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Sunday 21 October 2018

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Meet Secco – the app trying to reinvent money

Written by Chris Lemmon
09/02/2017

Since the fallout of the financial crisis almost 10 years ago, there has been an almighty push to reinvent the banking industry. New and innovative technologies are being developed by FinTech firms to optimise banking processes that were previously seen as inefficient and time-consuming.

However, Chris Gledhill, CEO of location-based, financial social networking app Secco, believes that 95 per cent of FinTech firms are just making “leaner, nicer looking versions of current banks” and not actually reinventing the sector. Gledhill wants to “change banking from the outside in, rather than the inside out”, in the same way that Uber and Airbnb have revolutionised their respective industries.

Gledhill left his innovation technologist role at Lloyds Banking Group 18 months ago along with former Lloyds senior innovation manager Vicky Barton to develop Aura – a proximity-based social app where users create value tokens based on interactions they may have with others in the Aura community. Recognising that people have an online persona as well as a physical persona, Gledhill sees Aura as “a way to digitally augment your physical self”, supplementing your real-life personality through the app.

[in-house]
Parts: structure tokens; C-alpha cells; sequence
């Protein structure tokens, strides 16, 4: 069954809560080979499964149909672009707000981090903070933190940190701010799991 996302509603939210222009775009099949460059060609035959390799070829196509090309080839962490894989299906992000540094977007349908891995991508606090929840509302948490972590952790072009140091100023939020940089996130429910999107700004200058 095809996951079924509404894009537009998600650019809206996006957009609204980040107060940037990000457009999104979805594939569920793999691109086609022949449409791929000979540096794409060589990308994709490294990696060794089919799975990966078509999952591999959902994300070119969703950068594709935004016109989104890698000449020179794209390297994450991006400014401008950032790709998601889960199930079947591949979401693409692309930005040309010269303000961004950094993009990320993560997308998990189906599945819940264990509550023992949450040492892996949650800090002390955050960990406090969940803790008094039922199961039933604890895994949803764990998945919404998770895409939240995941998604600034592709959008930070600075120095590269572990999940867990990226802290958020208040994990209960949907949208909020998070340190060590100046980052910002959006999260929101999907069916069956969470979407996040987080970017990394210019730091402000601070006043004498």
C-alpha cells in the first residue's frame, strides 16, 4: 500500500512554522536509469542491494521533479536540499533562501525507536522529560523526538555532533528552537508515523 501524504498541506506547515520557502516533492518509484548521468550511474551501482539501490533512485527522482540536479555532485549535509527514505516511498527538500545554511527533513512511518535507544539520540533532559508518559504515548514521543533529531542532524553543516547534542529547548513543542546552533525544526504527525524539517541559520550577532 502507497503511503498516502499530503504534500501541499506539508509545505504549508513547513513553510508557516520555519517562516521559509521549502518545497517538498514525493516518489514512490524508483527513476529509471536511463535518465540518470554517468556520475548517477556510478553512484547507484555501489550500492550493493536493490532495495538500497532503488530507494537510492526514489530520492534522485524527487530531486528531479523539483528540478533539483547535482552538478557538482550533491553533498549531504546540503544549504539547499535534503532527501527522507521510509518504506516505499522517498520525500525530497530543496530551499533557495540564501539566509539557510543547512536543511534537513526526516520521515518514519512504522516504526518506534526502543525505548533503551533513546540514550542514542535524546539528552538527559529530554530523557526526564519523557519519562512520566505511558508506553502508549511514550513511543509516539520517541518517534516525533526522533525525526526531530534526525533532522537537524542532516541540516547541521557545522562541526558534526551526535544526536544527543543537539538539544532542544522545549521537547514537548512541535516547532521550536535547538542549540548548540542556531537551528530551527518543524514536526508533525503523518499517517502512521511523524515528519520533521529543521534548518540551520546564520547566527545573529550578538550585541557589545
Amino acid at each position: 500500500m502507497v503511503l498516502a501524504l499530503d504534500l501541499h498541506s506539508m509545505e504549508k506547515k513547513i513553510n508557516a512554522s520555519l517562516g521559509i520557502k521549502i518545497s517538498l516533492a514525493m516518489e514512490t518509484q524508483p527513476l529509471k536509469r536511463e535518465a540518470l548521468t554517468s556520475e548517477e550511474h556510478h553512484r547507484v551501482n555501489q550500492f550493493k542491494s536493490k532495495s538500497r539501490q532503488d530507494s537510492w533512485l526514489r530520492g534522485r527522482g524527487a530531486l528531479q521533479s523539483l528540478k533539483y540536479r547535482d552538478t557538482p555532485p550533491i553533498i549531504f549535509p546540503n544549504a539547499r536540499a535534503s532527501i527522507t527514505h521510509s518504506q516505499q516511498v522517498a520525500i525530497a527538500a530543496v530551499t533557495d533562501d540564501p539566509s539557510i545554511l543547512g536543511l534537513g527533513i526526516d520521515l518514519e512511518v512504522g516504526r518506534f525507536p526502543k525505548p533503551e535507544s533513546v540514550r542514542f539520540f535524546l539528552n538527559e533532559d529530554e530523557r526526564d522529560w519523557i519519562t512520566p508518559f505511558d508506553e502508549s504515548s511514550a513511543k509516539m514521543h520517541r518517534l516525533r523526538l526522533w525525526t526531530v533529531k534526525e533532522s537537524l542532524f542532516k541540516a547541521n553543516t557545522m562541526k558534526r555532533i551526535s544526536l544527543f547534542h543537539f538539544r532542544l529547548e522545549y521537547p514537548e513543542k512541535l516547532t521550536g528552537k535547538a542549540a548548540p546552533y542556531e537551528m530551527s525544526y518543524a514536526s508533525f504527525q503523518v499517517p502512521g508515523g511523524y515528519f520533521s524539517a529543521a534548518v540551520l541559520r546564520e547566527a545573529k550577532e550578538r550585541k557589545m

Users build their reputation with every interaction they have – whether they pay someone a compliment on the bus or donate a token to a charity collector on the street.

As part of the development process, the Aura team completed an experiment in London where they set up in coffee shops with a physical aura, encouraging people to come over and chat with signs such as “I’m a designer, ask me a question”. Gledhill said that they were surprised to find how many people approached them to spark up a conversation, stating that he wants Aura “to encourage real-life conversation between users”.

Customers can upload as much information as they like to their Aura profile, such as employment information or personal interests. The more information added to the user’s profile, the more valuable it becomes, essentially earning currency for the individual based on how interesting they are. For instance, a university student could trade lecture notes for tips on how to use the washing machine, or they could receive a coupon in return for complimenting someone on their new hat. Users build their reputation with each interaction they have, which in turn leads to a more valuable Aura profile.

Gledhill is hesitant to call Secco a challenger bank, stating that it would not be going down the same route as banks such as Tandem and Monzo in acquiring a banking licence, suggesting that the margin for innovation is small once you gain a banking licence, labelling it a “straitjacket of a model”.

Secco will not require a banking licence as it does not hold anybody’s money. Instead, individuals are in possession of their own personal data bank. Each user has their own individual programming interface, or IPI, allowing customers to be in control of their own ‘currency’ and data – and they decide what to share.